The best way to stop the bullying is to leave the area. Don’t talk to the bully: bullies practice winning verbal battles and love the attention. Just leave. If you’re the one being bullied, this is simple. Put one foot in front of the other until you’re someplace else. If it’s somebody else, just put an arm around your friend and lead him away while talking about something that has nothing to do with the bullying.

If a bully tries to prevent you from leaving, leave anyway. If he physically prevents you, call for help. Only use your martial arts as a last resort – if help isn’t nearby, or if the bully starts actually hitting somebody. Even then, hit the bully in the arms and legs so you don’t injure him, and run to escape as soon as you can.

After the Bullying is Over

The only way to make bullying be truly over is to make the bully stop bullying. Once an incident is over, go immediately to the teacher (or whoever’s in charge if it happens after school) and tell the story as calmly as you can with as much detail as you remember it. Sometimes it helps to write things down.

When you get home, tell your parents as well. Work with the adults in your life so they know what’s happening and who’s involved.This is not tattlingor snitching. This is letting the adults who are responsible to keep kids safe know what they need to so they can do their jobs

Kenpo Juniors Blog - Truth#4 (Assignment)

Your upcoming test won’t just be about the physical material you’ve learned over the past months. Sure, the kicking and punching is fun, and it’s probably why you stepped onto the deck with us in the first place, but it’s not the most important part of your training or the part you’ll use most often in your life.

That’s why your test will include the physical parts of what you’ve learned, but also an assignment about the Bushido value of “Truth.” You will have to demonstrate mastery of both if you want to pass.

But don’t worry. You’re well prepared. By now, you’ve heard about, thought about, talked about and practiced Truth for four months. All that’s left is to finish your written assignment. Your job is to turn in a paper about what “Truth” means to you. Depending on your history, interests and passions, this could take a number of different forms:

  • A simple essay describing your feelings about Truth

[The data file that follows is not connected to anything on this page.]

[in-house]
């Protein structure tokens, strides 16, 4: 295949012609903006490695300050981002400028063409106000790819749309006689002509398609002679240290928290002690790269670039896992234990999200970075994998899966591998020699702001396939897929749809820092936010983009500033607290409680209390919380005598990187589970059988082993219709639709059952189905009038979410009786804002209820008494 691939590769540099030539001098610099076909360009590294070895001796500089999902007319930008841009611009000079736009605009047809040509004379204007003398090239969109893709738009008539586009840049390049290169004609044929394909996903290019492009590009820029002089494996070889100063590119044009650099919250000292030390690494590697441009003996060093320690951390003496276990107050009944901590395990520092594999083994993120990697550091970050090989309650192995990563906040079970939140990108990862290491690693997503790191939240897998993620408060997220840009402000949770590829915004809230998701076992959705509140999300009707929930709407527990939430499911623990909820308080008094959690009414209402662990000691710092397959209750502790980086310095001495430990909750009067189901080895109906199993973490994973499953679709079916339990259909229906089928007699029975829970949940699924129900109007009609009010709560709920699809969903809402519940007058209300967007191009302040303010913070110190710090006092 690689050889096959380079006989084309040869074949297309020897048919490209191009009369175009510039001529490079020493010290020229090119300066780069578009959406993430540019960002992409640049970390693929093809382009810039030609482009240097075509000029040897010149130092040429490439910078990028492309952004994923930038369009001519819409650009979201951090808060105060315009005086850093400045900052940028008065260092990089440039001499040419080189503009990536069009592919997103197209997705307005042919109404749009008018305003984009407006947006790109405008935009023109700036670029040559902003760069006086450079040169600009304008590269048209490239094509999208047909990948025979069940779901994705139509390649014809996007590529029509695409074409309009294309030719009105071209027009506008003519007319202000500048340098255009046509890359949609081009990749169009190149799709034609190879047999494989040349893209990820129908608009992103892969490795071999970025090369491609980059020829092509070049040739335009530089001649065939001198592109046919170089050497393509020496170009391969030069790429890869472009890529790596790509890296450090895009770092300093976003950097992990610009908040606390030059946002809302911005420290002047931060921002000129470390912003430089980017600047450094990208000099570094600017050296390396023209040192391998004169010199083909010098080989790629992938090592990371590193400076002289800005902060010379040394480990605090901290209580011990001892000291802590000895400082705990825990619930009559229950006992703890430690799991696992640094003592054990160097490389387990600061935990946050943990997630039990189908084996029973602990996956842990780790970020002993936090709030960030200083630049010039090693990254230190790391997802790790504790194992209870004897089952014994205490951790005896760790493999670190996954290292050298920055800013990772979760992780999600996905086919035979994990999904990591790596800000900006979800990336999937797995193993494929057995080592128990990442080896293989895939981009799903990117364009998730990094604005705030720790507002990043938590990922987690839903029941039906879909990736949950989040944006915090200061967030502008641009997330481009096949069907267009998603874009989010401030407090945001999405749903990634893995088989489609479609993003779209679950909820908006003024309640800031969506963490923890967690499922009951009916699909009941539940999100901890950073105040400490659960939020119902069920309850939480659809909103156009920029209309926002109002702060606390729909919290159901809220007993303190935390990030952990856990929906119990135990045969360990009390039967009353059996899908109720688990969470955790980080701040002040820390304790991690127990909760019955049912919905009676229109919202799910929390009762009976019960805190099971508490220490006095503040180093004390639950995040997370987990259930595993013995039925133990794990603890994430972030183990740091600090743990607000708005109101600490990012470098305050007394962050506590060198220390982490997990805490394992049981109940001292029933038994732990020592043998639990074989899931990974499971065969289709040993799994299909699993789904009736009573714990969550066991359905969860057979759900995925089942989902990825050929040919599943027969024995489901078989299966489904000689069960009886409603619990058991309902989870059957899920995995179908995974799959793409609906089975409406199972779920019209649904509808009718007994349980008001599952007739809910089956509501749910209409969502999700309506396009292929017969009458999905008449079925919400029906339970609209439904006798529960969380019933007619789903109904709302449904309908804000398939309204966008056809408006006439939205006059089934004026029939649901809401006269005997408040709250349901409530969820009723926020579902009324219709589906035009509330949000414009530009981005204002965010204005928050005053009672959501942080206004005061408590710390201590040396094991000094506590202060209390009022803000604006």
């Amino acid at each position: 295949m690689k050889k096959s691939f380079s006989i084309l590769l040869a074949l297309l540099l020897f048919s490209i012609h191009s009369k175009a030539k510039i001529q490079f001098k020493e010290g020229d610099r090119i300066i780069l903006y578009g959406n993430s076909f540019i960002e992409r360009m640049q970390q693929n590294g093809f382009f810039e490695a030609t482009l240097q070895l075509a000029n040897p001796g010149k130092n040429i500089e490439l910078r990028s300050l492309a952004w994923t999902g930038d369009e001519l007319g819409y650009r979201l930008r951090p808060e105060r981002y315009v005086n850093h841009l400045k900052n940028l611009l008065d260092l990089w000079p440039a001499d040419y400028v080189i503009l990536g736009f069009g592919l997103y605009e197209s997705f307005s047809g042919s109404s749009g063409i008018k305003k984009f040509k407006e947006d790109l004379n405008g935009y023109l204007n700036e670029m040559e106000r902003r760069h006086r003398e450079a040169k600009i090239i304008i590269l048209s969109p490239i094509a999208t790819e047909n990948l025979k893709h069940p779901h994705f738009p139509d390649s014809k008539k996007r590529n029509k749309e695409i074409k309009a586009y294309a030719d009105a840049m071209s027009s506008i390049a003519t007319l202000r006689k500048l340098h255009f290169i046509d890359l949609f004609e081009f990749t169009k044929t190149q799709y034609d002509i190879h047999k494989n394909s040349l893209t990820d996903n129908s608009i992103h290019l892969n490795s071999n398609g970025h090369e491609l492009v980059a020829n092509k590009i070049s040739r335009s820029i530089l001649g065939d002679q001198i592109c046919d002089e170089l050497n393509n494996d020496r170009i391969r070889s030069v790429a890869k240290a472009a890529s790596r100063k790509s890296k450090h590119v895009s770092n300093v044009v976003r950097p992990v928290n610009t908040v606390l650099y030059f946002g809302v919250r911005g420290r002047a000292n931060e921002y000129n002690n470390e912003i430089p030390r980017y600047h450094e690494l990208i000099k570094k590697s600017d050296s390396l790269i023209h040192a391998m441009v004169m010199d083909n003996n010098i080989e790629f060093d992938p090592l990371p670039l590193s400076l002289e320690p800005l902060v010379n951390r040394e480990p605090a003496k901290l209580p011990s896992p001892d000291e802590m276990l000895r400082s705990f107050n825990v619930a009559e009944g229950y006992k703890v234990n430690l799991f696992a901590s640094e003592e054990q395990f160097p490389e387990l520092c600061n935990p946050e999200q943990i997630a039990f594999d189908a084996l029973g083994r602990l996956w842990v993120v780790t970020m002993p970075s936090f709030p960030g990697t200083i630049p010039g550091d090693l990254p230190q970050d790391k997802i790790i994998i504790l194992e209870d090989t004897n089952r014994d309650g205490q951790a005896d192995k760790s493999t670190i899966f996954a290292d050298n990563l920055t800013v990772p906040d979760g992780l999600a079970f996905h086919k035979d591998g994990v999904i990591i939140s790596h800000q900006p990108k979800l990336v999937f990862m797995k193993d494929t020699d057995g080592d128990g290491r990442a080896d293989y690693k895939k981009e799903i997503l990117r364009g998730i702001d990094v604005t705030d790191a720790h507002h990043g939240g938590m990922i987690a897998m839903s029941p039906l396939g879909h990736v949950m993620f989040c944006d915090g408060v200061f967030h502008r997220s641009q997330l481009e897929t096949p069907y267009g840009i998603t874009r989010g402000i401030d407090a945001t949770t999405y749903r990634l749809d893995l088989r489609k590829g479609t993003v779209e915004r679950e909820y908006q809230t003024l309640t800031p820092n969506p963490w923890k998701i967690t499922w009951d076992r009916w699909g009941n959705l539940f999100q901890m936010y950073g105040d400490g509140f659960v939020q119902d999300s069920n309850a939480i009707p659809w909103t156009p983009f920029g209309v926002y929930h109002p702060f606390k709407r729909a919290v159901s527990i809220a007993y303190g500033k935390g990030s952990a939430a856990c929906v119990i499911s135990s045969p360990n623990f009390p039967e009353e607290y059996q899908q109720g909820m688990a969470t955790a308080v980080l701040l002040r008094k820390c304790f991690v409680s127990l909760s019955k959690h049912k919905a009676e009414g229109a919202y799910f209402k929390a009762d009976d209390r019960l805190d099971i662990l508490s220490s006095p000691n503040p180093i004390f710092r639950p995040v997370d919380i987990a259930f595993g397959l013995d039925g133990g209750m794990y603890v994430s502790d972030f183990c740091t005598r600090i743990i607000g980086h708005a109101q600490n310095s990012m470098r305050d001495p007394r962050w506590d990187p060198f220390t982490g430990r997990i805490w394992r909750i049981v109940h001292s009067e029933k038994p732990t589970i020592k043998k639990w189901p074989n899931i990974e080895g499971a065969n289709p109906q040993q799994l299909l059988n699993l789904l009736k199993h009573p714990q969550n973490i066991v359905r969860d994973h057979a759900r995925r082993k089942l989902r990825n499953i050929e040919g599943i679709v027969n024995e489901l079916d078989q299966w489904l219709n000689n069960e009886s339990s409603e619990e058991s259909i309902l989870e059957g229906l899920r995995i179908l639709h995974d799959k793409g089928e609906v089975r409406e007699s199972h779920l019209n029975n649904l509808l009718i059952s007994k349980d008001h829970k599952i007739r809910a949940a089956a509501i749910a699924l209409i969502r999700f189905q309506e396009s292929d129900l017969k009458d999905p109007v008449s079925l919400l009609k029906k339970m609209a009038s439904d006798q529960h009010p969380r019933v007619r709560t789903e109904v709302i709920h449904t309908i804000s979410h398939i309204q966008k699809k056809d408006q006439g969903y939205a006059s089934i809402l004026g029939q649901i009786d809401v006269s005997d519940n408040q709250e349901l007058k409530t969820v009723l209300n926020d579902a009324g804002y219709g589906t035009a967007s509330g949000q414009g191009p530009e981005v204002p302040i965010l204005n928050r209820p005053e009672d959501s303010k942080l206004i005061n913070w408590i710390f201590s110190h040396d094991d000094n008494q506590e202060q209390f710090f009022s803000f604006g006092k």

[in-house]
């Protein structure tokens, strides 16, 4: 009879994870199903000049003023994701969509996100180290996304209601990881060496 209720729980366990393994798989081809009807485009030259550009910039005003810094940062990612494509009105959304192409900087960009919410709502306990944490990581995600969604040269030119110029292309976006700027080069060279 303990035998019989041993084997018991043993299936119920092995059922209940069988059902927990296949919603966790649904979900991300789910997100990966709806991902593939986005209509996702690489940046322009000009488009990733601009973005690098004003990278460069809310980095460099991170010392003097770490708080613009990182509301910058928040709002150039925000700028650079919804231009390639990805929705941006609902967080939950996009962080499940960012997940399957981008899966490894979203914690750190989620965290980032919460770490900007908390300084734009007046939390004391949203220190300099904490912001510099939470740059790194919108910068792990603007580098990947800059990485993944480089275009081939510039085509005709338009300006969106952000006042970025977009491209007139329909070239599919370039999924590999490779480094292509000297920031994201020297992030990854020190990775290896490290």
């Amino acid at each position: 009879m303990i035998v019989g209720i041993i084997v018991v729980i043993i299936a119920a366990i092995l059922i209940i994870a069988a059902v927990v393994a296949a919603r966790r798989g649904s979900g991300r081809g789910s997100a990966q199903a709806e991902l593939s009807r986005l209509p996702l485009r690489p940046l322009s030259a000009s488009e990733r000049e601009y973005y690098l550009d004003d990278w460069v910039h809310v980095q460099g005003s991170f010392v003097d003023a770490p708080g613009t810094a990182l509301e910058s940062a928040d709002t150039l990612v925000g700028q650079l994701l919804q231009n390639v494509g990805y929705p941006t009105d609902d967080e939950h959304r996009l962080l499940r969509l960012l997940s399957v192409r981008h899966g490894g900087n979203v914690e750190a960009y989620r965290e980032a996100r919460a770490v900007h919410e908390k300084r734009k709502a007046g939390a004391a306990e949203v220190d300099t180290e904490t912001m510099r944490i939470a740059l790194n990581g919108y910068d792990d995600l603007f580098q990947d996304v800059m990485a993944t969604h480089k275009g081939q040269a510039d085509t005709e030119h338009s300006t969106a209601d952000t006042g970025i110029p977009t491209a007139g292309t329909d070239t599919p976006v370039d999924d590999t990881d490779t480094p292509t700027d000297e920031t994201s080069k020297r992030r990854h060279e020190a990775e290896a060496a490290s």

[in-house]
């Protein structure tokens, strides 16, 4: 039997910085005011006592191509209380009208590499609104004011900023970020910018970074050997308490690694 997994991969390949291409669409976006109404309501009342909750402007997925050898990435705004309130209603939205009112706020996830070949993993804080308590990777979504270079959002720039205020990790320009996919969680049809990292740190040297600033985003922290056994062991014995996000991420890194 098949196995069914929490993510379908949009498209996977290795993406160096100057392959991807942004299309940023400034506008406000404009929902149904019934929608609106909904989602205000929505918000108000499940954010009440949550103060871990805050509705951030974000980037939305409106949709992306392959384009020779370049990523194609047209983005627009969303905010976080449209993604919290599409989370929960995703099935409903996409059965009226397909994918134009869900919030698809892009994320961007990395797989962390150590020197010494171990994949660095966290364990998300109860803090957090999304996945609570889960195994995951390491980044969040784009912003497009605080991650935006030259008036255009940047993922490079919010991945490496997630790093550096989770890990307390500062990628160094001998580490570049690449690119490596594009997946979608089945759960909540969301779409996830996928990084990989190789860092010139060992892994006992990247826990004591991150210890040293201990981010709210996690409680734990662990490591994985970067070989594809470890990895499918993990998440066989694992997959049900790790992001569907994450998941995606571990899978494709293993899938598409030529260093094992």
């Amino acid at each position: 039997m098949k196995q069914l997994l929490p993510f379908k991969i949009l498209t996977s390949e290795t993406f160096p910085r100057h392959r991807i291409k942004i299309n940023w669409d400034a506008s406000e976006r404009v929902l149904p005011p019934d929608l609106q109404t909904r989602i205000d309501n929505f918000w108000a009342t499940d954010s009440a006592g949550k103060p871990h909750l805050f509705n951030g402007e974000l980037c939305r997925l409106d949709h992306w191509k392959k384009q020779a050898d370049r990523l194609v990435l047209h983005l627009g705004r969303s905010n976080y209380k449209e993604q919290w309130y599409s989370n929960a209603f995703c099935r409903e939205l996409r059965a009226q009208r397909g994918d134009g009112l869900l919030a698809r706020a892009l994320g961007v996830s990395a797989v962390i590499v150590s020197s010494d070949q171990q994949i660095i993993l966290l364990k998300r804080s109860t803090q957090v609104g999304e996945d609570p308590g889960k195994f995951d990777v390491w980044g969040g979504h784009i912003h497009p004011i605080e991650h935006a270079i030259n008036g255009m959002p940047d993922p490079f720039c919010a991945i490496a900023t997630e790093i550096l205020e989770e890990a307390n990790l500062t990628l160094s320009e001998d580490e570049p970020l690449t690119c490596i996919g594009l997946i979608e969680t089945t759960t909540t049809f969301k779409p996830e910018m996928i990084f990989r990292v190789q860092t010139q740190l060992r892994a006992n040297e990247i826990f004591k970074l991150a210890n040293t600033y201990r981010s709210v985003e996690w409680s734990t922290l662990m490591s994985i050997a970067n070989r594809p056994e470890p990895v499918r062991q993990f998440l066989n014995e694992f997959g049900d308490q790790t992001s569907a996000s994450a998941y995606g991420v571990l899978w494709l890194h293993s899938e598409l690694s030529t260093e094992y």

• A story from your life about telling the Truth when it was hard, or about failing to tell the Truth, and what happened because of that.
  • An interview with a mentor about the Truth
  • Stories from history, mythology or fiction that inspire you to tell the Truth
  • A book report about something you recently read where somebody told the Truth, even when it was hard
  • A report on a current event about a person or a group telling the Truth
  • An analysis of how Truthful a recent news item you saw was

These are only ideas. You can write about anything you like, or even do an art project or presentation instead of a classic report. If you need any ideas or help, talk it over with a teacher or your Instructors at AIK.

Turn in your assignment on the day of your blue stripe test, so your instructors can review it. Expect to discuss it and answer a few questions before or during your actual Test Day.

Parent’s Corner

Talking about truth with teens can be hard, because by now your teen has lied to your face. You’ve caught him sometimes, and he’s gotten away with it other times. A few times, you knew he was lying but decided to let that go because you were working on more urgent matters at that particular moment.

The point is, you and your teen and Truth have a history, and not all of it is lovely. This can become a road block in the process of talking about this assignment. Interviews with some of our child development gurus offer the following advice:

  • If Truthfulness as a behavior problem has been an issue, try to keep this conversation about the assignment – not past history. Work together to create and celebrate a mutual success from which you can build future successes surrounding Truth.
  • Be open and honest about your feelings regarding any Truth-related problems you’ve had, but be clear that your feelings are yours to deal with. Avoid adding guilt or annoyance to the interaction.
  • As with all other things, warmth and affection are the most important aspects of communication between a parent and a child.

And of course, we’re here at AIK to help you in any way we can.